Identity and Self-Expression: Finding our Way at DPL 2021

The following is a short interview with Maida Ali, a new teacher at Digital Pedagogy Lab 2021. She is offering a unique track that explores our concept of place and identity in both academic surrounds and the world at large.


Why have you titled your course the way you have? What does it say about your hopes for the week at DPL?

This course is titled “Identity and Self-Expression” because during this time of uncertainty it’s more important than ever when our students need to use their active voice so we can facilitate them in a better way. During a time where everything seems to slip through our fingers, their agency can provide them a platform where they can hold, take a deep breath and say this to themselves, “I got this” and then work towards their goals. My hope for this particular week at DPL is to have a discourse around the issues related to identity and self-expression among our students and how we as educators with diverse experiences can assist our students during their journey. We will also discuss how different cultures affect self-expression and how it is evident in our daily choices. With this, we can foster and empower our students inside and/or outside the classroom and provide a space which is reflective in nature, leads them to collaborate and teaches them that even if they haven’t lived through anything momentous, their stories are worthy.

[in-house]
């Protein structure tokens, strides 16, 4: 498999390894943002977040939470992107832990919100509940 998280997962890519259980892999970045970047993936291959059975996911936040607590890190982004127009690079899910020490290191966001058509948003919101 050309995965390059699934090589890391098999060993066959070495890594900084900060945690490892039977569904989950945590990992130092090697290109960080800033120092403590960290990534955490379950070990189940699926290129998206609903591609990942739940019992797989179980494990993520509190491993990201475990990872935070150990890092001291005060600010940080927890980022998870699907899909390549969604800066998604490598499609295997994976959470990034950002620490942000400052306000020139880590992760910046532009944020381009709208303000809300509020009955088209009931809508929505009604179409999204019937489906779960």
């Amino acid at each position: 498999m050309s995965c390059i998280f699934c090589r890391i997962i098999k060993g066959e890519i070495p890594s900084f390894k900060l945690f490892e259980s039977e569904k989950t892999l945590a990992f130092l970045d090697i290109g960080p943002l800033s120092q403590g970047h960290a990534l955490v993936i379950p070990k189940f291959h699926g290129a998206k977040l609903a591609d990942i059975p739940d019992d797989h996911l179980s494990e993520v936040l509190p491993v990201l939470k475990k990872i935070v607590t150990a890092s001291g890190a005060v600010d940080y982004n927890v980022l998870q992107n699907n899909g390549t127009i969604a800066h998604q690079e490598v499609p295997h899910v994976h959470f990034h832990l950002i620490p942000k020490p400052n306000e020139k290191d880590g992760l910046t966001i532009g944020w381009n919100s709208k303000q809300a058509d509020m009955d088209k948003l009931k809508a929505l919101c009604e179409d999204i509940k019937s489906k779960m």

If you were going to describe your course as a narrative—with a beginning, middle, and end—how would the story go?

Fasten your seatbelts and let me take you through the immersive journey of “Identity and Self-Expression”. We are going to start with introductions and community building with in this track. Once we are all set, our course will go full steam ahead with guided discussions, with stop-overs at multiple cultural platforms (depends on the participants’ backgrounds). We will have a discourse around the meaning of self and discovery of self-expression for different cultures and how it affects daily choices of educators and students inside and outside the classroom.

After these platforms, we will arrive at an “Individual Tier Junction”. Here participants will disembark and present individual reflections and share them with the group with the help of a Liberating Structure: Heard, Seen and Respected. We will continue our journey with guided discussions with stop-overs at multiple resources and strategies on how educators and learners can use their active voice via different mediums. After these platforms, we will arrive at a “Classroom Tier Junction”. Here participants will disembark and present classroom reflections and share them with the group.

At this stage, we will move towards our final destination “DPL Gallery”. In order to reach this destination participants will work on an individual project (a little takeaway) related to promoting self-expression inside their classroom. They will be provided with tools, assistance and feedback. They will curate their projects at “DPL Gallery” for the world to learn from.

To your mind, what is the most important thing participants in your course will walk away with? Do you have learning objectives or outcomes? Do you have a fond wish for them?